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Bob Garver's review of "Monsters vs. Aliens"

March 31, 2009|By BOB GARVER / Special to The Herald-Mail

If ever I've seen a movie where the characters are designed to be toys that go with kids' meals at a fast food place, "Monsters vs. Aliens" is the one.

This isn't necessarily a bad thing, since it means all the characters are interesting, varied and unique. But it also means that the movie is going to spend the entire time trying to "sell" the characters to you. Also, at some point the characters are going to break dance. Kids love break dancing, apparently.

The main character is a woman named Susan Murphy (Reese Witherspoon). She's about to get married to a jerk reporter (Paul Rudd), but plans change when she gets hit by a meteorite and becomes 50 feet tall. Although Susan remains human, the government considers her a monster and she is whisked away to a secret government prison facility where she meets other monsters.

There's Dr. Cockroach (Hugh Laurie), a mad scientist turned into a giant cockroach through a failed experiment. He eats garbage, which is hopefully a result of the same experiment. He's the smart one. Missing Link (Will Arnett) is a prehistoric beast who talks a big game but can't back it up. He's the "tough" one. B.O.B. (Seth Rogen) is a shape-shifting blob of goo. He doesn't have a brain, so he's the funny one. Rounding out the group is Insectosaurus, a 300-foot mutated grub. He's the cute one.

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Insectosaurus is big and furry. He'd make a good plush toy. The B.O.B. figure should be rubbery and maybe filled with corn syrup. Missing Link's action figure should have moveable arms and legs. Dr. Cockroach should have moveable antennae.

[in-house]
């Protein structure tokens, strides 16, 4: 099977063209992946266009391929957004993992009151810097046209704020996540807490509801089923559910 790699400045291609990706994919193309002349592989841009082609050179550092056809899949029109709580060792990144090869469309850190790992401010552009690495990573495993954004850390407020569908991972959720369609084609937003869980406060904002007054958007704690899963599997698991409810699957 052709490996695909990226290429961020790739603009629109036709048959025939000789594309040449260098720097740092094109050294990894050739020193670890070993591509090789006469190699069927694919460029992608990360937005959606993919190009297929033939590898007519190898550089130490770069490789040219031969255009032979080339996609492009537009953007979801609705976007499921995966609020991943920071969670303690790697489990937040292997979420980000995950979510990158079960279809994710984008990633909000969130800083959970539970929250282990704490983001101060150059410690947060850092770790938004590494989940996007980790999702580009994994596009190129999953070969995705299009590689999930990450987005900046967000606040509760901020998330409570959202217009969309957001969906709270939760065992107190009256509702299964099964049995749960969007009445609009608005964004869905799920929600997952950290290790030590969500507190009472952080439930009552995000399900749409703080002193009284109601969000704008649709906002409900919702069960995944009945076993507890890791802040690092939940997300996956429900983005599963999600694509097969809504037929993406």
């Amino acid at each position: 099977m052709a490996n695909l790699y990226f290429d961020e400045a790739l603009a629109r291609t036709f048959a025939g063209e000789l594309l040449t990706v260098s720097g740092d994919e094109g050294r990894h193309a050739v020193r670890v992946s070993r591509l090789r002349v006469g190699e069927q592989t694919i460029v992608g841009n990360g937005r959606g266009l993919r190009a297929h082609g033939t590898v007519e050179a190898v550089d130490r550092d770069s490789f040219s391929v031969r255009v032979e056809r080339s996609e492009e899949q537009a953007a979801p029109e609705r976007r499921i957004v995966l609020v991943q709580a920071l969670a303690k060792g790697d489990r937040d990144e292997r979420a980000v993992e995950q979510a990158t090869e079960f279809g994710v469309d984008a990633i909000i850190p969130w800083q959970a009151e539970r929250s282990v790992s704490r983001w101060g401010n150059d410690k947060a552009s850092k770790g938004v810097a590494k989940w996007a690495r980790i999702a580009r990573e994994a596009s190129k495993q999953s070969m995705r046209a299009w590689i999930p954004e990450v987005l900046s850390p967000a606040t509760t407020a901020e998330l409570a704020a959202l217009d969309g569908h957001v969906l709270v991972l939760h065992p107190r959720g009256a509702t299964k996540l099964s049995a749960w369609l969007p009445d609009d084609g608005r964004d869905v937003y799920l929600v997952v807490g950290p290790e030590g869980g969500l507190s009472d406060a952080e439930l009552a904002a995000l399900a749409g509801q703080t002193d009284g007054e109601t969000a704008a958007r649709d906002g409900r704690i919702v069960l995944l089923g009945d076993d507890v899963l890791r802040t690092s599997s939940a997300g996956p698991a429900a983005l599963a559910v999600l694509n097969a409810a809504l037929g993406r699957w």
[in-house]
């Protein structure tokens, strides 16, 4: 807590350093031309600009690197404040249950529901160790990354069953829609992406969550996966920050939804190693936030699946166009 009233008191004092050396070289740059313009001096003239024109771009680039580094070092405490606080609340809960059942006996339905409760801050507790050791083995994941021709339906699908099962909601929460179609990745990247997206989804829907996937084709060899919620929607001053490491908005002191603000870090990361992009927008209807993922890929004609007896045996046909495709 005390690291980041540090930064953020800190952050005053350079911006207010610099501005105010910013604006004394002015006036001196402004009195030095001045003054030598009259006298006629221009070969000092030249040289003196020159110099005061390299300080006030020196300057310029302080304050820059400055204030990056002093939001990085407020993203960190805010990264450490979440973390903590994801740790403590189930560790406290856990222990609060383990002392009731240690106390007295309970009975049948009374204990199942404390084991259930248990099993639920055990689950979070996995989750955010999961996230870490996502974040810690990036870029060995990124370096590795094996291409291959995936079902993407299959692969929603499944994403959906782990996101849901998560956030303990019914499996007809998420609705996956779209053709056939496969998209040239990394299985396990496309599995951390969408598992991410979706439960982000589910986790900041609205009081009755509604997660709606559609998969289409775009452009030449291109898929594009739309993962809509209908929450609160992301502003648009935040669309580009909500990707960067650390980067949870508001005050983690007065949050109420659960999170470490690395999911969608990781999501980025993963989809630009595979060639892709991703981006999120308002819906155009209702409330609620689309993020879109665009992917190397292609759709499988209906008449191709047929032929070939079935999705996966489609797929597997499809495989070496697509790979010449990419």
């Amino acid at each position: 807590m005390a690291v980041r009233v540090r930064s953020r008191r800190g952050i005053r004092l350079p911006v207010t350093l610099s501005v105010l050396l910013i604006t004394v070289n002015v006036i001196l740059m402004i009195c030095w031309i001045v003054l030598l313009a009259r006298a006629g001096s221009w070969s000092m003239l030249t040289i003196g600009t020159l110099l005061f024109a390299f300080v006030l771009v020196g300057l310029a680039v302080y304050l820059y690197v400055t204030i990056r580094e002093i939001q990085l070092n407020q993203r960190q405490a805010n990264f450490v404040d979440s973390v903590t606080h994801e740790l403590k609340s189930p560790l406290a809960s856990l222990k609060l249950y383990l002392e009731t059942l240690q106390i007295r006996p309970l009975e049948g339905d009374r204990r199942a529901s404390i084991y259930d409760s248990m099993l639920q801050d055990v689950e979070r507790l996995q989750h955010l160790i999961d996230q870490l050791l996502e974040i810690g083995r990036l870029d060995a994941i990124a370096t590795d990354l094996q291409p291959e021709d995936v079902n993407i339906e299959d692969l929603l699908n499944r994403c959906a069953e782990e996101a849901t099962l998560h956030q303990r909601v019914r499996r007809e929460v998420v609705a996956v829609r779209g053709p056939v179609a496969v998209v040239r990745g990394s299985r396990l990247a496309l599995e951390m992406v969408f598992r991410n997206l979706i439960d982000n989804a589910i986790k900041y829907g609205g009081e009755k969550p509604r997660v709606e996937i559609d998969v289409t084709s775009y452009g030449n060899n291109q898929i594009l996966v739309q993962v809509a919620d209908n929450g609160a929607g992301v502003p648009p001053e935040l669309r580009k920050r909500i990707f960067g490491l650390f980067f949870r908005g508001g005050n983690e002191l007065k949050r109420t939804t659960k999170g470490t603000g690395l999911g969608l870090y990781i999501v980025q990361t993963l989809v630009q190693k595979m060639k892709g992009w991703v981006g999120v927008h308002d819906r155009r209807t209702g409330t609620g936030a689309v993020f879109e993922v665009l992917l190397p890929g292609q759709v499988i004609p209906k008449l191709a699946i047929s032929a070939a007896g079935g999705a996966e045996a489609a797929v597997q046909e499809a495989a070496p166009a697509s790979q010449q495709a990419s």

Susan looks perfectly normal except for her size, so she should be paired with something big, like a truck, that makes her look bigger by comparison. There's a scene where she jams her feet into cars and uses them like roller skates. Maybe her action figure should look like that.

The conflict with the aliens arises when Gallaxhar (Rainn Wilson) invades Earth. He's after the rare element that turned Susan huge. And while he's here, he wants to enslave humanity.

The U.S. president (Stephen Colbert) doesn't know what to do, so her turns to Gen. W.R. Monger (Kiefer Sutherland) for help. Monger is in charge of the monsters' prison, and he strikes a deal with them: Save humanity and they earn their freedom.

It's a good thing the monsters want to save humanity, because freedom isn't natural for them. They aren't used to the real world, and don't know how to behave. And of course, people are afraid of them. This is especially tough for Susan since she basically loses all of her friends and her fianc doesn't want anything to do with her. Her family still loves her, but even they start acting strange and distant. Witherspoon does a great job of conveying Susan's struggle while staying almost wholly positive.

The all-star voice cast must have come with a huge price tag, and the results are mixed. Witherspoon is delightful, Laurie is hilariously maniacal, and Rogen gets a laugh out of every one of his lines. But Wilson is awkward in pronouncing all his strange alien dialogue, and Colbert voicing a president isn't nearly as funny as the idea of Colbert actually being president.

"Monsters vs. Aliens" has plenty of funny jokes, likeable characters and a healthy emphasis on determination and teamwork. It's a great choice for the family matinee crowd. Just don't expect it to go far beyond sugary entertainment and watch out for its constant commercial pandering.

Contact Bob Garver at rrg251@nyu.edu

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